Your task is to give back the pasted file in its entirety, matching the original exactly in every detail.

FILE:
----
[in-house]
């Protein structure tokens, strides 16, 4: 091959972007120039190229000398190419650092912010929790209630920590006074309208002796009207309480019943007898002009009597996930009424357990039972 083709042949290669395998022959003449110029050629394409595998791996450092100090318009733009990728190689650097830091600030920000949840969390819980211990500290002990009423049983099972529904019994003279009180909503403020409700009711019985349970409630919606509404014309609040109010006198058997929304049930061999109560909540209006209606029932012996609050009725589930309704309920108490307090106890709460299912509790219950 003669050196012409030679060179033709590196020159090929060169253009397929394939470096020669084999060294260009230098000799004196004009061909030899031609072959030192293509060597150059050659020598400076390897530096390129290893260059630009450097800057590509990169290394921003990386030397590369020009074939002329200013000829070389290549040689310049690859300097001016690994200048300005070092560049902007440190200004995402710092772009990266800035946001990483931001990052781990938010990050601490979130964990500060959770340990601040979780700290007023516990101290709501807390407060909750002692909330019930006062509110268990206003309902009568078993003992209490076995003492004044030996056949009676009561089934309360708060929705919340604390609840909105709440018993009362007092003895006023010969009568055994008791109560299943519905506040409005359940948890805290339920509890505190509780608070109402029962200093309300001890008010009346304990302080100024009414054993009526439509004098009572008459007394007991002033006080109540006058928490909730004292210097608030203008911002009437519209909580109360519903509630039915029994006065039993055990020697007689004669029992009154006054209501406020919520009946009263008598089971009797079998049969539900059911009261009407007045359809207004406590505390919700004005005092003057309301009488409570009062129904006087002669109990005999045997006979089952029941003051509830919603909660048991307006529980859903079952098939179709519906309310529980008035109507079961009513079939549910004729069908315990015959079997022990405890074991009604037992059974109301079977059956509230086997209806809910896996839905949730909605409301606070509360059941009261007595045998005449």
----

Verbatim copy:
[in-house]
């Protein structure tokens, strides 16, 4: 091959972007120039190229000398190419650092912010929790209630920590006074309208002796009207309480019943007898002009009597996930009424357990039972 083709042949290669395998022959003449110029050629394409595998791996450092100090318009733009990728190689650097830091600030920000949840969390819980211990500290002990009423049983099972529904019994003279009180909503403020409700009711019985349970409630919606509404014309609040109010006198058997929304049930061999109560909540209006209606029932012996609050009725589930309704309920108490307090106890709460299912509790219950 003669050196012409030679060179033709590196020159090929060169253009397929394939470096020669084999060294260009230098000799004196004009061909030899031609072959030192293509060597150059050659020598400076390897530096390129290893260059630009450097800057590509990169290394921003990386030397590369020009074939002329200013000829070389290549040689310049690859300097001016690994200048300005070092560049902007440190200004995402710092772009990266800035946001990483931001990052781990938010990050601490979130964990500060959770340990601040979780700290007023516990101290709501807390407060909750002692909330019930006062509110268990206003309902009568078993003992209490076995003492004044030996056949009676009561089934309360708060929705919340604390609840909105709440018993009362007092003895006023010969009568055994008791109560299943519905506040409005359940948890805290339920509890505190509780608070109402029962200093309300001890008010009346304990302080100024009414054993009526439509004098009572008459007394007991002033006080109540006058928490909730004292210097608030203008911002009437519209909580109360519903509630039915029994006065039993055990020697007689004669029992009154006054209501406020919520009946009263008598089971009797079998049969539900059911009261009407007045359809207004406590505390919700004005005092003057309301009488409570009062129904006087002669109990005999045997006979089952029941003051509830919603909660048991307006529980859903079952098939179709519906309310529980008035109507079961009513079939549910004729069908315990015959079997022990405890074991009604037992059974109301079977059956509230086997209806809910896996839905949730909605409301606070509360059941009261007595045998005449």